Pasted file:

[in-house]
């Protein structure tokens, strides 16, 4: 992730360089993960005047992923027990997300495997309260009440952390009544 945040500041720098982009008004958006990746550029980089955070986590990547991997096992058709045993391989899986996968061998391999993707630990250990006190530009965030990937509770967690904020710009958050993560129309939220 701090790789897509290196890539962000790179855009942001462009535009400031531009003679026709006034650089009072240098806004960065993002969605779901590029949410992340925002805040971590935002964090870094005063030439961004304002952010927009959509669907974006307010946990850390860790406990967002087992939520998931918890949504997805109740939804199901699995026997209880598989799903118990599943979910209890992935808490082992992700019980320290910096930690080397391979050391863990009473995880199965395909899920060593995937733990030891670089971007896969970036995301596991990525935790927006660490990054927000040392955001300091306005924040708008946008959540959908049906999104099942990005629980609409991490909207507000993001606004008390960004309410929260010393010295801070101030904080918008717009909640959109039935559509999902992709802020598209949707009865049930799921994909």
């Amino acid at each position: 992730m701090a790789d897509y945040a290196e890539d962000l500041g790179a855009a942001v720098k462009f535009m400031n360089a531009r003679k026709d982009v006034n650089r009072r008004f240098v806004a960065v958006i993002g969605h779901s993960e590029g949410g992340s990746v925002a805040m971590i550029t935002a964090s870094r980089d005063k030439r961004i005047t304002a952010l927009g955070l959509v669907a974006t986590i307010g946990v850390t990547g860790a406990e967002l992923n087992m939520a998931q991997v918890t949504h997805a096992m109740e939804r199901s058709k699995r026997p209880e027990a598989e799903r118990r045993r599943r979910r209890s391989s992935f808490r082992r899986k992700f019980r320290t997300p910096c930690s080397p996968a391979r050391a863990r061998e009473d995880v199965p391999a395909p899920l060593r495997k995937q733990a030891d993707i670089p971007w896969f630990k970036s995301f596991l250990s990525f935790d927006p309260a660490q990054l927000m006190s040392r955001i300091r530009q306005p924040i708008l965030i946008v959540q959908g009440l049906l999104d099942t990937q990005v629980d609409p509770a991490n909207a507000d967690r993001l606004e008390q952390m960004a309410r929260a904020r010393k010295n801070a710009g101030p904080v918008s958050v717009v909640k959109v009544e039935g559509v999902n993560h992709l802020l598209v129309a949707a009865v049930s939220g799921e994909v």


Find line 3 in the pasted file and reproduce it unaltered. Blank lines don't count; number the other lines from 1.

């Amino acid at each position: 992730m701090a790789d897509y945040a290196e890539d962000l500041g790179a855009a942001v720098k462009f535009m400031n360089a531009r003679k026709d982009v006034n650089r009072r008004f240098v806004a960065v958006i993002g969605h779901s993960e590029g949410g992340s990746v925002a805040m971590i550029t935002a964090s870094r980089d005063k030439r961004i005047t304002a952010l927009g955070l959509v669907a974006t986590i307010g946990v850390t990547g860790a406990e967002l992923n087992m939520a998931q991997v918890t949504h997805a096992m109740e939804r199901s058709k699995r026997p209880e027990a598989e799903r118990r045993r599943r979910r209890s391989s992935f808490r082992r899986k992700f019980r320290t997300p910096c930690s080397p996968a391979r050391a863990r061998e009473d995880v199965p391999a395909p899920l060593r495997k995937q733990a030891d993707i670089p971007w896969f630990k970036s995301f596991l250990s990525f935790d927006p309260a660490q990054l927000m006190s040392r955001i300091r530009q306005p924040i708008l965030i946008v959540q959908g009440l049906l999104d099942t990937q990005v629980d609409p509770a991490n909207a507000d967690r993001l606004e008390q952390m960004a309410r929260a904020r010393k010295n801070a710009g101030p904080v918008s958050v717009v909640k959109v009544e039935g559509v999902n993560h992709l802020l598209v129309a949707a009865v049930s939220g799921e994909v």